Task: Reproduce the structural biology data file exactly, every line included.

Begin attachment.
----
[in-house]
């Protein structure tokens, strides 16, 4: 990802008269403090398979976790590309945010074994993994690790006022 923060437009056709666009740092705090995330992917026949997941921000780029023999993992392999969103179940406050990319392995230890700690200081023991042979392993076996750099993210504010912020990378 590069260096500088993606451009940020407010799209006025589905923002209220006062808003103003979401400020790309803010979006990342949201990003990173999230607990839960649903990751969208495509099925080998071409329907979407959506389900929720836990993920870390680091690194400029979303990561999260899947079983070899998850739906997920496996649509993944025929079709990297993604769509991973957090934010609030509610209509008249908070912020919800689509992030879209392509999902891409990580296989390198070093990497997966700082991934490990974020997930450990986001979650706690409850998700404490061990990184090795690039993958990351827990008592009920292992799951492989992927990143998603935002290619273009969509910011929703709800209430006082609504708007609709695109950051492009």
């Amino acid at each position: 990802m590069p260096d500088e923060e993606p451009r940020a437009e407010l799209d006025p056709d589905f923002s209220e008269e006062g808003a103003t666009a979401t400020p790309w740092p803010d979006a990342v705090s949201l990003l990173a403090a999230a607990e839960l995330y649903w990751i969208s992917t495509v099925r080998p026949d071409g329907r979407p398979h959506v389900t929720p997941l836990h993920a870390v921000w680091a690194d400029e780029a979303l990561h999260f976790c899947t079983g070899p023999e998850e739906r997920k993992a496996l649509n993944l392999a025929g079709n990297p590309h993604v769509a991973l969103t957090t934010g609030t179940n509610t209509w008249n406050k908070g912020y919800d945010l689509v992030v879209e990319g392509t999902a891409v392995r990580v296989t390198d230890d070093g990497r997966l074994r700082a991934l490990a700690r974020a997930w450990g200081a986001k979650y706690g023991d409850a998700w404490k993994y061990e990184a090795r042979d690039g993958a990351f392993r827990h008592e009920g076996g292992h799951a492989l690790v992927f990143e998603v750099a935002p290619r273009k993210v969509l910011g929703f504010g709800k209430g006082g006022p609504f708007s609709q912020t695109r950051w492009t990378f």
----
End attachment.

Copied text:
[in-house]
């Protein structure tokens, strides 16, 4: 990802008269403090398979976790590309945010074994993994690790006022 923060437009056709666009740092705090995330992917026949997941921000780029023999993992392999969103179940406050990319392995230890700690200081023991042979392993076996750099993210504010912020990378 590069260096500088993606451009940020407010799209006025589905923002209220006062808003103003979401400020790309803010979006990342949201990003990173999230607990839960649903990751969208495509099925080998071409329907979407959506389900929720836990993920870390680091690194400029979303990561999260899947079983070899998850739906997920496996649509993944025929079709990297993604769509991973957090934010609030509610209509008249908070912020919800689509992030879209392509999902891409990580296989390198070093990497997966700082991934490990974020997930450990986001979650706690409850998700404490061990990184090795690039993958990351827990008592009920292992799951492989992927990143998603935002290619273009969509910011929703709800209430006082609504708007609709695109950051492009």
């Amino acid at each position: 990802m590069p260096d500088e923060e993606p451009r940020a437009e407010l799209d006025p056709d589905f923002s209220e008269e006062g808003a103003t666009a979401t400020p790309w740092p803010d979006a990342v705090s949201l990003l990173a403090a999230a607990e839960l995330y649903w990751i969208s992917t495509v099925r080998p026949d071409g329907r979407p398979h959506v389900t929720p997941l836990h993920a870390v921000w680091a690194d400029e780029a979303l990561h999260f976790c899947t079983g070899p023999e998850e739906r997920k993992a496996l649509n993944l392999a025929g079709n990297p590309h993604v769509a991973l969103t957090t934010g609030t179940n509610t209509w008249n406050k908070g912020y919800d945010l689509v992030v879209e990319g392509t999902a891409v392995r990580v296989t390198d230890d070093g990497r997966l074994r700082a991934l490990a700690r974020a997930w450990g200081a986001k979650y706690g023991d409850a998700w404490k993994y061990e990184a090795r042979d690039g993958a990351f392993r827990h008592e009920g076996g292992h799951a492989l690790v992927f990143e998603v750099a935002p290619r273009k993210v969509l910011g929703f504010g709800k209430g006082g006022p609504f708007s609709q912020t695109r950051w492009t990378f």